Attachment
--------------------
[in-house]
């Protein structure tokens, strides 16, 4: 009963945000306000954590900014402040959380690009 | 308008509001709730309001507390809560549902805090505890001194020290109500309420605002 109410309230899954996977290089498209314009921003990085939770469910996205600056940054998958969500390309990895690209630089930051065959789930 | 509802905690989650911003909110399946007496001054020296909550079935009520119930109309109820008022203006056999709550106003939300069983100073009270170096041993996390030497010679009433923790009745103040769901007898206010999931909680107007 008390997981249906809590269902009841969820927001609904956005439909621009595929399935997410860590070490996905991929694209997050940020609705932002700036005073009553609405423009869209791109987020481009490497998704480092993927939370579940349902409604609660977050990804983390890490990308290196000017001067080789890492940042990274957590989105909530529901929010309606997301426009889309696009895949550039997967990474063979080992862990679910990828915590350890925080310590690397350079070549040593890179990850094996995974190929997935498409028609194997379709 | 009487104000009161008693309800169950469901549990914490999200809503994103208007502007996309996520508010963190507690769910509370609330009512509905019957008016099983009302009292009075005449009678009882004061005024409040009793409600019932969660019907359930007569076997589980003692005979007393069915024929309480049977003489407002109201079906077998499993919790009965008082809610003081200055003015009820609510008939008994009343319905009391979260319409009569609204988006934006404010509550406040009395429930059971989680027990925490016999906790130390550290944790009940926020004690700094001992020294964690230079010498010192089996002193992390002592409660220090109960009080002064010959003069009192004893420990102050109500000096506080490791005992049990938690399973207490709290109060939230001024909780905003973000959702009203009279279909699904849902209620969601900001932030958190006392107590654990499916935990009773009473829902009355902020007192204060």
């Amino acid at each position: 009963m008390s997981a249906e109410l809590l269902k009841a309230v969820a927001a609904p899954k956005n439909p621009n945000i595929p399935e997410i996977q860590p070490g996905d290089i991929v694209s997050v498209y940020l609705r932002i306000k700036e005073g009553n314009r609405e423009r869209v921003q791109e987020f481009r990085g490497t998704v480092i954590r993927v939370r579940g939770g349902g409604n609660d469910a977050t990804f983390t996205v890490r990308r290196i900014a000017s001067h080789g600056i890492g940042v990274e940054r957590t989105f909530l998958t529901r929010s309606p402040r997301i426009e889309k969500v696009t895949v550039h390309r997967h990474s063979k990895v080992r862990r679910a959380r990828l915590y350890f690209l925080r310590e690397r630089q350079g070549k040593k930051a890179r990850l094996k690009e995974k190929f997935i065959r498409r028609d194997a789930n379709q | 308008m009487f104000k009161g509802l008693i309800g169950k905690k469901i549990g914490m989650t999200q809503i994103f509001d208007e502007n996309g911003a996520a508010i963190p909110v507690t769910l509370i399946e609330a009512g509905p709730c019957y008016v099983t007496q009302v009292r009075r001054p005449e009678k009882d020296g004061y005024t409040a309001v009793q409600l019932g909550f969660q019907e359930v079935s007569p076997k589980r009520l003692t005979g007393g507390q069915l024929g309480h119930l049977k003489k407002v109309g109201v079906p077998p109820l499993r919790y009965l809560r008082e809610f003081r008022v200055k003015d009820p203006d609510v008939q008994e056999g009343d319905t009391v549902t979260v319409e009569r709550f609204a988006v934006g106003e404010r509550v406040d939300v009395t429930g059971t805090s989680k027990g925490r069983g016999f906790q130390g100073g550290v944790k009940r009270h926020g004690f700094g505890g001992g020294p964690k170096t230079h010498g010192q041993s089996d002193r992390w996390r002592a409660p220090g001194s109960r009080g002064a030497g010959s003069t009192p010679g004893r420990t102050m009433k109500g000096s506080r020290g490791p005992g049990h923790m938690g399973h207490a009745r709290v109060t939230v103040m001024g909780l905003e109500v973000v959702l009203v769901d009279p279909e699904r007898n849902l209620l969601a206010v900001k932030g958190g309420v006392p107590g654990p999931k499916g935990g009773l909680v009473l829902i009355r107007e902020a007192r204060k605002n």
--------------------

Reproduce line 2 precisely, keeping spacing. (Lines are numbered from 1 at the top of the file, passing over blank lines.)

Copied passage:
């Protein structure tokens, strides 16, 4: 009963945000306000954590900014402040959380690009 | 308008509001709730309001507390809560549902805090505890001194020290109500309420605002 109410309230899954996977290089498209314009921003990085939770469910996205600056940054998958969500390309990895690209630089930051065959789930 | 509802905690989650911003909110399946007496001054020296909550079935009520119930109309109820008022203006056999709550106003939300069983100073009270170096041993996390030497010679009433923790009745103040769901007898206010999931909680107007 008390997981249906809590269902009841969820927001609904956005439909621009595929399935997410860590070490996905991929694209997050940020609705932002700036005073009553609405423009869209791109987020481009490497998704480092993927939370579940349902409604609660977050990804983390890490990308290196000017001067080789890492940042990274957590989105909530529901929010309606997301426009889309696009895949550039997967990474063979080992862990679910990828915590350890925080310590690397350079070549040593890179990850094996995974190929997935498409028609194997379709 | 009487104000009161008693309800169950469901549990914490999200809503994103208007502007996309996520508010963190507690769910509370609330009512509905019957008016099983009302009292009075005449009678009882004061005024409040009793409600019932969660019907359930007569076997589980003692005979007393069915024929309480049977003489407002109201079906077998499993919790009965008082809610003081200055003015009820609510008939008994009343319905009391979260319409009569609204988006934006404010509550406040009395429930059971989680027990925490016999906790130390550290944790009940926020004690700094001992020294964690230079010498010192089996002193992390002592409660220090109960009080002064010959003069009192004893420990102050109500000096506080490791005992049990938690399973207490709290109060939230001024909780905003973000959702009203009279279909699904849902209620969601900001932030958190006392107590654990499916935990009773009473829902009355902020007192204060």